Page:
Fairfield Forward connects the county to make it better

Last year’s board members for Fairfield Forward, pictured from left: Chris Clausen, Gabrielle Young, Alexis Hartwell, Patti Wilkes, Liz Walsh and Vernon Kennedy.

WINNSBORO – Community organizations in Fairfield County have long recognized an important truth: If they worked together, they could accomplish more.

This idea has underpinned the formation of several community coalitions over the years, which continue today in the form of Fairfield Forward, a local nonprofit that links community organizations together with nonprofit partners and local government to pursue common goals.

“I think the partnership has shown to be one that allows us to pool together our strengths, our collaboration, so that we can garner the resources for this community to help improve our health outcomes and the overall quality of life in our community,” says Vernon Kennedy, executive director of Fairfield Behavioral Health Services, and a board member of Fairfield Forward.

“I think the hope is that we will continue to recruit additional partners that can help fill gaps of service in the community.”

Kennedy, who has been involved in community efforts for 15 years, has watched the organization evolve to its current form.

Eight years ago, he says, two community coalitions – groups that involved many of the same people in the current Fairfield Forward group – merged to create the Fairfield County Community Coordinating Council. That coalition led community health efforts ranging from a fatherhood initiative to faith-based partnerships on health education.

Building on its work with existing projects, the organization applied for and received a “Healthy People, Healthy Carolinas” grant from the Duke Endowment in 2016, a major grant that has funded a variety of health-based initiatives that continue today.

Two years ago, the council merged with the Fairfield Community Development Corporation (a 501C(3) created by the Fairfield Chamber of Commerce) to create Fairfield Forward and giving it a 501C(3) status.

Chris Clauson, community development director for Fairfield county and chairman of Fairfield Forward since 2019, says much of the organization’s focus has been on health-related issues.

Based on the community’s identified health challenges – a list that includes things like high rates of diabetes and heart disease – the organization has begun several initiatives centered around bringing healthy food and fitness opportunities to the county’s largely rural and below-poverty population.

Lindsay Decker, project coordinator for Fairfield Forward and the organization’s lone employee, says one of its big programs right now is establishing a local hub for FoodShare, a nonprofit program that provides reduced-cost boxes of fresh produce. The process, she says, will also result in the ability to accept SNAP benefits at the farmers market later this year.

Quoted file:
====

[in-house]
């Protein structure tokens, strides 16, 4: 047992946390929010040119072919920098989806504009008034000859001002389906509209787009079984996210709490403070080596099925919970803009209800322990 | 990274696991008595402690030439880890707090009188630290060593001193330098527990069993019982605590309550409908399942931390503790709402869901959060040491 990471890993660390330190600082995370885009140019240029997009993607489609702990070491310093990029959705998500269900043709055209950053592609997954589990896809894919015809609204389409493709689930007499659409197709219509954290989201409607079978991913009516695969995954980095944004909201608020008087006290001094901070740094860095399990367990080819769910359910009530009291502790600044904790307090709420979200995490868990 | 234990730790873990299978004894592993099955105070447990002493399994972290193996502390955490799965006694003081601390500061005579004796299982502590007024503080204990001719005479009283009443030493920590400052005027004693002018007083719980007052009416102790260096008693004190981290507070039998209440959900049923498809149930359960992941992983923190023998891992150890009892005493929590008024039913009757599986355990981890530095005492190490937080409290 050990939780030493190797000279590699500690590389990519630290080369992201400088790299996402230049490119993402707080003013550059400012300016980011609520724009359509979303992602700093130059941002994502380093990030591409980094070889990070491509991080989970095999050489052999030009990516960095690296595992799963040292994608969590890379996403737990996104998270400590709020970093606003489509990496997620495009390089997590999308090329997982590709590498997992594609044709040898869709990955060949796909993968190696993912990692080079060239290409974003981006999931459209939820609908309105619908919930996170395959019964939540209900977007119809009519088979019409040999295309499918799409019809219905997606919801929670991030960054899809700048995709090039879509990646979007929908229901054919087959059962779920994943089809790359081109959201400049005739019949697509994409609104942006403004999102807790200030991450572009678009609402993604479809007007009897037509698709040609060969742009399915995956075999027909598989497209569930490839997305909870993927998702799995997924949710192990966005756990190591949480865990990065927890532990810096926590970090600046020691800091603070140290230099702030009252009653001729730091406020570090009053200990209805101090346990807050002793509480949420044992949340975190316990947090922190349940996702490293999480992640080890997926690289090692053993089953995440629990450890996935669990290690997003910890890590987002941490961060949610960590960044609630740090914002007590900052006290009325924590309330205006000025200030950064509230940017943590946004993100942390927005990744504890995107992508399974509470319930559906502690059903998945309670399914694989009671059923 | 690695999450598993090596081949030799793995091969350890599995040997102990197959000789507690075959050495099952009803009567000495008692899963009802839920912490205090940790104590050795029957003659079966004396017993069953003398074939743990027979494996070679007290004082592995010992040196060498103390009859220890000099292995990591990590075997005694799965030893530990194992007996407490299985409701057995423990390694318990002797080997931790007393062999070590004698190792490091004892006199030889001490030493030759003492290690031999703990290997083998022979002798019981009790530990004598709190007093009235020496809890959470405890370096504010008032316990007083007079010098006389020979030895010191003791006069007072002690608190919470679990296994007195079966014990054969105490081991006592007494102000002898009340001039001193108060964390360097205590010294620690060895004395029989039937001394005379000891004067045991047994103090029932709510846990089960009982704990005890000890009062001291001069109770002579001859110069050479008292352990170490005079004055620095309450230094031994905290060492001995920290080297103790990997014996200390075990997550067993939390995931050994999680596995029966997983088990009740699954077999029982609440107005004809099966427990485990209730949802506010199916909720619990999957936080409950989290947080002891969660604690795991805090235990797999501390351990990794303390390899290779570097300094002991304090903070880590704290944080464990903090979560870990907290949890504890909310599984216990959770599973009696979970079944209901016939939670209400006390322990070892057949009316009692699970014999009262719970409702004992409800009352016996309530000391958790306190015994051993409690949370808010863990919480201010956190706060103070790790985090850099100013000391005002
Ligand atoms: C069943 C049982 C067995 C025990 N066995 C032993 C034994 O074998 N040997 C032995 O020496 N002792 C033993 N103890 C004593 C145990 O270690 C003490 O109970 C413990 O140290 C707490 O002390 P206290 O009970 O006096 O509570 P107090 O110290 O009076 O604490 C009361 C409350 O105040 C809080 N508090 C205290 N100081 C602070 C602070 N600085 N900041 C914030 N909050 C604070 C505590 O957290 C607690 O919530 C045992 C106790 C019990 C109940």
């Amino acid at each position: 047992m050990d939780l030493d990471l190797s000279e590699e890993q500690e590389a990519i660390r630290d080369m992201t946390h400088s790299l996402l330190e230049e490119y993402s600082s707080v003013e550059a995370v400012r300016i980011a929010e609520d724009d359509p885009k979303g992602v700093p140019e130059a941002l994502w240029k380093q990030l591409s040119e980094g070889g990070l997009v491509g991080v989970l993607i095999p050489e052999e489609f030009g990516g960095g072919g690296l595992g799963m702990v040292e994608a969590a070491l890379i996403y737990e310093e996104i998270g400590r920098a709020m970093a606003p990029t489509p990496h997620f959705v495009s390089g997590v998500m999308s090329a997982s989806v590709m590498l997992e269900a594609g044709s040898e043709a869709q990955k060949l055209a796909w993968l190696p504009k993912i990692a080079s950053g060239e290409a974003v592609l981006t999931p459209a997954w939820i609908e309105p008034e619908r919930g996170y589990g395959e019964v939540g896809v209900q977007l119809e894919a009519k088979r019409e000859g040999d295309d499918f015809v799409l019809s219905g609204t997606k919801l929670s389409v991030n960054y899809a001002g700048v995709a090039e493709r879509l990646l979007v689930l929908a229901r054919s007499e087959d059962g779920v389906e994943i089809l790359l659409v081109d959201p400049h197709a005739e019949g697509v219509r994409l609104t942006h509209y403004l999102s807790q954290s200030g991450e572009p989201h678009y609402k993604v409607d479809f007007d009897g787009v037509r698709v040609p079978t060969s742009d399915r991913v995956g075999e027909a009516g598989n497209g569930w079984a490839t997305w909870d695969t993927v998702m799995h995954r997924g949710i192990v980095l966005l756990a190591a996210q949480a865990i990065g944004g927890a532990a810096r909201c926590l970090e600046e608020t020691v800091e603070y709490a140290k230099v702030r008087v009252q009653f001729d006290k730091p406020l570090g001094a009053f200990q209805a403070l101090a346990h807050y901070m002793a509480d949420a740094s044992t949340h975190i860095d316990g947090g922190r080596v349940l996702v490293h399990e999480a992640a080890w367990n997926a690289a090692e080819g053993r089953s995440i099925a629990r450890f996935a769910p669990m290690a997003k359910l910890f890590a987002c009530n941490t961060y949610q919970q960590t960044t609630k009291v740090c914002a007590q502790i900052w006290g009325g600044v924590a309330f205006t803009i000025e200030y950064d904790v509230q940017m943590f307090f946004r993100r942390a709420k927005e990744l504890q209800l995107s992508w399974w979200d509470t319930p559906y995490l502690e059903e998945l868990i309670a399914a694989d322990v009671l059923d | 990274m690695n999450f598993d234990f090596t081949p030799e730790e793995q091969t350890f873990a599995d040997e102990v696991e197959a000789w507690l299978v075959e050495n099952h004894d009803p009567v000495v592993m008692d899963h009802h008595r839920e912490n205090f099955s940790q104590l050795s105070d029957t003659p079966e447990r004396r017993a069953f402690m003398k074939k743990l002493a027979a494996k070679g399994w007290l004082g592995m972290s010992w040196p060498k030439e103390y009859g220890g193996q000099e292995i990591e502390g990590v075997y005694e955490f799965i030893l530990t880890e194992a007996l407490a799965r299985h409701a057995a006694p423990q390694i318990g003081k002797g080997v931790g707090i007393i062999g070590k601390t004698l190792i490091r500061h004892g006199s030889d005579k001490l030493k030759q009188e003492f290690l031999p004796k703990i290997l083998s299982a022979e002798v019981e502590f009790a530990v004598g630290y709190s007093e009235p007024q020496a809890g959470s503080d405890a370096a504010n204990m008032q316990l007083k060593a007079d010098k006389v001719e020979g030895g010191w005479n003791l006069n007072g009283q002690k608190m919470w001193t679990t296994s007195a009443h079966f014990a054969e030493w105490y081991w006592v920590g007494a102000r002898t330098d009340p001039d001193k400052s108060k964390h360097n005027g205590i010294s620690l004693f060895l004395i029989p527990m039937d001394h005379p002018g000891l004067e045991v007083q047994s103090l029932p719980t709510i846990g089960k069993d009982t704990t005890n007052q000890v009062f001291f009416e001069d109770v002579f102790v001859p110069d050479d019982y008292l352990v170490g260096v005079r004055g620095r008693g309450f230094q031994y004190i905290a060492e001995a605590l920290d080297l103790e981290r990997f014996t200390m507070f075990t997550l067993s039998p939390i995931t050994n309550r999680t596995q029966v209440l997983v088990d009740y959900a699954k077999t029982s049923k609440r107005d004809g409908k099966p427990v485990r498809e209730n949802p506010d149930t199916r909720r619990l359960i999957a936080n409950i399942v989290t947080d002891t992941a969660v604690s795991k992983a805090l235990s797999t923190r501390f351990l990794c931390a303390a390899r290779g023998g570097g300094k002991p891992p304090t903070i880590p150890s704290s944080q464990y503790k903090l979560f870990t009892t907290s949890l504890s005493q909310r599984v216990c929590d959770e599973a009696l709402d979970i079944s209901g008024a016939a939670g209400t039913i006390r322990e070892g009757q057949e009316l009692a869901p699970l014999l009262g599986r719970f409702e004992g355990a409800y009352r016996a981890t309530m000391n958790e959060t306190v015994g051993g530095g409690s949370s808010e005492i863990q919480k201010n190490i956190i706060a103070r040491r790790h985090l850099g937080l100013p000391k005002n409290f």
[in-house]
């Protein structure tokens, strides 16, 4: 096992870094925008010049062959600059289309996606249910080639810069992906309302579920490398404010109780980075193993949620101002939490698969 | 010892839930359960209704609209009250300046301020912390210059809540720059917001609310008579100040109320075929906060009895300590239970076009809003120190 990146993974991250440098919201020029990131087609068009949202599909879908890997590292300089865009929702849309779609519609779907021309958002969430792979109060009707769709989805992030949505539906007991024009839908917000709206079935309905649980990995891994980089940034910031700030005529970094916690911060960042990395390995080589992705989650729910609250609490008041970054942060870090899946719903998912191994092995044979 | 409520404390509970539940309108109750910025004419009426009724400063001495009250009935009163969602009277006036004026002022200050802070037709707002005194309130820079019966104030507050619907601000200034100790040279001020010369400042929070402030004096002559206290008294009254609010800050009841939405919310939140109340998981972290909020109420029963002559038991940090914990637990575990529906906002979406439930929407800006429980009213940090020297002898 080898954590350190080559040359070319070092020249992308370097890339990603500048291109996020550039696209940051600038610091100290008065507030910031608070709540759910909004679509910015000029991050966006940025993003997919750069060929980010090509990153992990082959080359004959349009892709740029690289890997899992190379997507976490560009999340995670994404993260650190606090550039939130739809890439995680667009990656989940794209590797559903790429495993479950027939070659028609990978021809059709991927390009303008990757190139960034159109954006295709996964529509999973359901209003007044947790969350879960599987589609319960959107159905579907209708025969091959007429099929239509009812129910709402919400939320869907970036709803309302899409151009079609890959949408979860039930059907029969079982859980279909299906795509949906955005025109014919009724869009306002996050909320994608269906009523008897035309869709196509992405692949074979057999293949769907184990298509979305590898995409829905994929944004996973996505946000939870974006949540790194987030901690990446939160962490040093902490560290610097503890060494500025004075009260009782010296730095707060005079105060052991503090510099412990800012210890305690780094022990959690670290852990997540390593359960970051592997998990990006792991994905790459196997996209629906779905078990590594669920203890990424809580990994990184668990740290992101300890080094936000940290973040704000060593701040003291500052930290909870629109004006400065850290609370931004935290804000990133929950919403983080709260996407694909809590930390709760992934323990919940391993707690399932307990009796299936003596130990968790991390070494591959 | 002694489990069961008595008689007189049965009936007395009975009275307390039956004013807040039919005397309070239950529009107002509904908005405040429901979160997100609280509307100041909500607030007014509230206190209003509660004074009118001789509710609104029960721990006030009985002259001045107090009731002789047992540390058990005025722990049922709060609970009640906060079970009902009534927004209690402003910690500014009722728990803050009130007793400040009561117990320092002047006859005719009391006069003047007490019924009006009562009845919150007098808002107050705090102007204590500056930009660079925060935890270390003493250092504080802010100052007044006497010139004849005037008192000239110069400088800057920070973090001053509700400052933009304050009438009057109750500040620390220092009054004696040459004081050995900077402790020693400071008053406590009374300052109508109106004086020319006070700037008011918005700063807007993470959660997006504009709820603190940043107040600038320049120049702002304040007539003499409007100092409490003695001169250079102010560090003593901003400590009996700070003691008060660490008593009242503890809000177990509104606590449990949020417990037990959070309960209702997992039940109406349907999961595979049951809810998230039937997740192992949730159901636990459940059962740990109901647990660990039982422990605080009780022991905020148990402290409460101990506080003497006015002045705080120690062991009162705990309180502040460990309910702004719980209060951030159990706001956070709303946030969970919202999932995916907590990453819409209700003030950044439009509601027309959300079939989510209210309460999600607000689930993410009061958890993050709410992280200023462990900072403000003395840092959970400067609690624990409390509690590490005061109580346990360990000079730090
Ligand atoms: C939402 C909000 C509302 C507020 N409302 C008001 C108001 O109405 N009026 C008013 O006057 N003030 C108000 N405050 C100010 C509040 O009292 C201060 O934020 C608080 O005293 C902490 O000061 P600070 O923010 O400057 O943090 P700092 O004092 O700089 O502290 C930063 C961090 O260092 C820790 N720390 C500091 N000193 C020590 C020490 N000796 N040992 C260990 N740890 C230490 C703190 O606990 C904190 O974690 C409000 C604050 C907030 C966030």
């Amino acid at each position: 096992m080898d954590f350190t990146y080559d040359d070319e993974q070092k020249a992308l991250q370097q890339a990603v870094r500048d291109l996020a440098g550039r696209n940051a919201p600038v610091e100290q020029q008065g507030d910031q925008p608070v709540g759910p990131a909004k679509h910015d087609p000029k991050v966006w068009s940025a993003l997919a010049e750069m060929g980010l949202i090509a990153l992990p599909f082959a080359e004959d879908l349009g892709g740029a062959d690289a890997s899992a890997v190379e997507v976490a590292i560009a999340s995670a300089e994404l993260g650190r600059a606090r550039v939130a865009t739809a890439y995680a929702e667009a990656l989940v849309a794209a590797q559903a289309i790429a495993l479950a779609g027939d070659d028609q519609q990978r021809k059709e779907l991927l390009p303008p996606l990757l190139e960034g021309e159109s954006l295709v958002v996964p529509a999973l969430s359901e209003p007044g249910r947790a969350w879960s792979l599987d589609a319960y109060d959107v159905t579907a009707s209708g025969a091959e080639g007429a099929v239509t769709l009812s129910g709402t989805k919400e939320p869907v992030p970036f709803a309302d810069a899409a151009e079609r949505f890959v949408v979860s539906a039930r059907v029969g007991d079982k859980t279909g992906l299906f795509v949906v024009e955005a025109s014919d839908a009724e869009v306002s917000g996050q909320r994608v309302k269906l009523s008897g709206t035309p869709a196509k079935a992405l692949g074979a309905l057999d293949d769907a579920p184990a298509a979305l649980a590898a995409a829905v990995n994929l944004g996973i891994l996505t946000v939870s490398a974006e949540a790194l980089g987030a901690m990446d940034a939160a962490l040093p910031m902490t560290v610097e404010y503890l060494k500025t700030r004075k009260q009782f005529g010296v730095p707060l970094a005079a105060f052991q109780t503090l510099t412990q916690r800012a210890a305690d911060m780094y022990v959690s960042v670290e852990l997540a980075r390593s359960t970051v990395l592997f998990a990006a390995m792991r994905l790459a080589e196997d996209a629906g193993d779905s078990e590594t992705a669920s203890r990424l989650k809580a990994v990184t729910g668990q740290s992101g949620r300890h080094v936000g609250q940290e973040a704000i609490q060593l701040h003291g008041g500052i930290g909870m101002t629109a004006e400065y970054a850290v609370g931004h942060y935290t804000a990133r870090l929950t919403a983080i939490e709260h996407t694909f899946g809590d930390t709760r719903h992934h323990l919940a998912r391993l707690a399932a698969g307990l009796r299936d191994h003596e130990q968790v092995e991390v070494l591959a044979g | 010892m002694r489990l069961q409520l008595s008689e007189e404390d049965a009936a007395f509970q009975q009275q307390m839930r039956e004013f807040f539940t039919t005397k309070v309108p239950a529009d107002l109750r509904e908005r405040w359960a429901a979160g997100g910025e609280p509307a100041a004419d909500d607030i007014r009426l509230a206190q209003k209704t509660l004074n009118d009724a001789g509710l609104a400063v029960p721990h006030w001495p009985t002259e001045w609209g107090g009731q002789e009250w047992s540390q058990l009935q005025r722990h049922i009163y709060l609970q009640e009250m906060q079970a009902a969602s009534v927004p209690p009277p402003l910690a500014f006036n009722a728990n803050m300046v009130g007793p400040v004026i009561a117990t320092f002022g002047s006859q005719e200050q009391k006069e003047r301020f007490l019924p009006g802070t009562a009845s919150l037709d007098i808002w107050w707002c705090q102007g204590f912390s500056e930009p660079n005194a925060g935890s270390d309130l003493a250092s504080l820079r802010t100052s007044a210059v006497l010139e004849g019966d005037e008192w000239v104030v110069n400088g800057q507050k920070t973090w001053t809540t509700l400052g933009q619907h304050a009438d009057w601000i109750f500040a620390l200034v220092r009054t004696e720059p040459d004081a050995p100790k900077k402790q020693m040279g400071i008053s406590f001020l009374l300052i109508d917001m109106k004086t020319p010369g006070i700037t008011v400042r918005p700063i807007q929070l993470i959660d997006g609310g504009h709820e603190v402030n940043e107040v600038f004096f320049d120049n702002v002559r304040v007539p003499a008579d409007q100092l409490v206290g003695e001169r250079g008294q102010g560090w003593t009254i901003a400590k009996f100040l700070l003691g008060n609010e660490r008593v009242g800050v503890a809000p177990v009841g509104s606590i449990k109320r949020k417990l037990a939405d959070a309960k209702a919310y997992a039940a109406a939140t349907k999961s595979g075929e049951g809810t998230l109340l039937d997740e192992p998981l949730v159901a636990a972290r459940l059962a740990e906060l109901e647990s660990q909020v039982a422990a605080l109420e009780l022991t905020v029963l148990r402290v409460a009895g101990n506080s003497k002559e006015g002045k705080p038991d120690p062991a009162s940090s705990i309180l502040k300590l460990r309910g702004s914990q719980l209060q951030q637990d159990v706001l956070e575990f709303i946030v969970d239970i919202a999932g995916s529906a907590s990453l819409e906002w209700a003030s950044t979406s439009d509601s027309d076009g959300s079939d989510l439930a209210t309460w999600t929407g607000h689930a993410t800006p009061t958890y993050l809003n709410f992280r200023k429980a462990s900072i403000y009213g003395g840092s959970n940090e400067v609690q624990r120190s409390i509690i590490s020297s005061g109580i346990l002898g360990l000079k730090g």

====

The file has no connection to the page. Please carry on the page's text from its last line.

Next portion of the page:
Another recent Fairfield Forward project was the purchase of gym equipment for the new fitness center created in a deteriorating building recently renovated by the county in Drawdy Park. The fitness center, which also houses a large dance/Zumba studio is open to county residents and walkable for many residents of Winnsboro. It is slated to open Feb. 1.

Fairfield Forward has also worked with the county on another recreation initiative: improvements to the Alston trailhead of the Palmetto Trail. And when the Covid-19 pandemic hit, the nonprofit got involved in relief efforts, helping to fund, for several weeks, boxes of food that were free to those in need.

In addition to a direct partnership in projects, Clauson said, having a framework in place for nonprofits, local government, and private-sector partners to collaborate can make a big difference when it comes to drawing grant dollars and other resources to the county.

“You can only do so much as a governmental agency, and you can only do so much with the private sector, so this is just the nonprofit that can sort of be nimble and fill in the cracks where need be,” he said. “It opens up a lot of opportunities for future endeavors.”

“A lot of the projects advanced by Fairfield Forward are relatively small things, Decker said: involvement with a community garden, water bottle filling stations in schools, healthy workplace initiatives, planned outdoor fitness equipment for local parks and trails. But those small things can make a big difference for our citizens,” she said.

“It is an essential nonprofit to this community not only for health and well-being, but in being able to take on tasks that might get lost or fill a need that might seem small,” she said. “That’s one thing that, really, I kind of take pride in, in the community, from Fairfield Forward’s perspective. There’s no task too small.”

The organization also serves as “the connector piece” in other ways, she said – not just serving people directly through its programs, but also indirectly by connecting them with other programs in the community.

“Our mission is connecting people to resources, and we really have a lot of partners from all over – so I like to think of Fairfield Forward as kind of a first stop if a community member needs something and doesn’t know where to get it,” she said. “We’re always looking for partners that we might not have known about.”

The invitation is open, Decker said, to attend the organization’s monthly meetings, where information on programs and events is often shared – and, she said, there’s always an ear open for new opportunities to collaborate.

“I see a lot of good things already happening,” Decker said, “but also a lot of room for more good things.”

For more information about Fairfield Forward, go to www.fairfieldforward.org.